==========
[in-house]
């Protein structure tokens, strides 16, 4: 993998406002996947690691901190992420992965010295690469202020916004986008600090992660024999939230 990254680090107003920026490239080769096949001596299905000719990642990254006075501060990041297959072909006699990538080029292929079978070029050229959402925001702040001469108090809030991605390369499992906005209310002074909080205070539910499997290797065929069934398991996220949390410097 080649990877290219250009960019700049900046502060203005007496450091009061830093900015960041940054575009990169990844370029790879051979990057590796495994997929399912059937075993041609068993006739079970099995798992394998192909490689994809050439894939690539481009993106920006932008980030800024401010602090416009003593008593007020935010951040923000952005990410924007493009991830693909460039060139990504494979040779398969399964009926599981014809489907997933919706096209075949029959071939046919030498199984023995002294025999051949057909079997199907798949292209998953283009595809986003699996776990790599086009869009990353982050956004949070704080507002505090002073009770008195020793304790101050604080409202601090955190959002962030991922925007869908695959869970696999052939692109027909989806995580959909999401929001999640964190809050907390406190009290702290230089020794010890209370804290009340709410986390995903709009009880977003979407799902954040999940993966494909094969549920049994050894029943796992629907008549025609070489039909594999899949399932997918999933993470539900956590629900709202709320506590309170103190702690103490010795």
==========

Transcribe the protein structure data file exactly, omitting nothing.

[in-house]
């Protein structure tokens, strides 16, 4: 993998406002996947690691901190992420992965010295690469202020916004986008600090992660024999939230 990254680090107003920026490239080769096949001596299905000719990642990254006075501060990041297959072909006699990538080029292929079978070029050229959402925001702040001469108090809030991605390369499992906005209310002074909080205070539910499997290797065929069934398991996220949390410097 080649990877290219250009960019700049900046502060203005007496450091009061830093900015960041940054575009990169990844370029790879051979990057590796495994997929399912059937075993041609068993006739079970099995798992394998192909490689994809050439894939690539481009993106920006932008980030800024401010602090416009003593008593007020935010951040923000952005990410924007493009991830693909460039060139990504494979040779398969399964009926599981014809489907997933919706096209075949029959071939046919030498199984023995002294025999051949057909079997199907798949292209998953283009595809986003699996776990790599086009869009990353982050956004949070704080507002505090002073009770008195020793304790101050604080409202601090955190959002962030991922925007869908695959869970696999052939692109027909989806995580959909999401929001999640964190809050907390406190009290702290230089020794010890209370804290009340709410986390995903709009009880977003979407799902954040999940993966494909094969549920049994050894029943796992629907008549025609070489039909594999899949399932997918999933993470539900956590629900709202709320506590309170103190702690103490010795």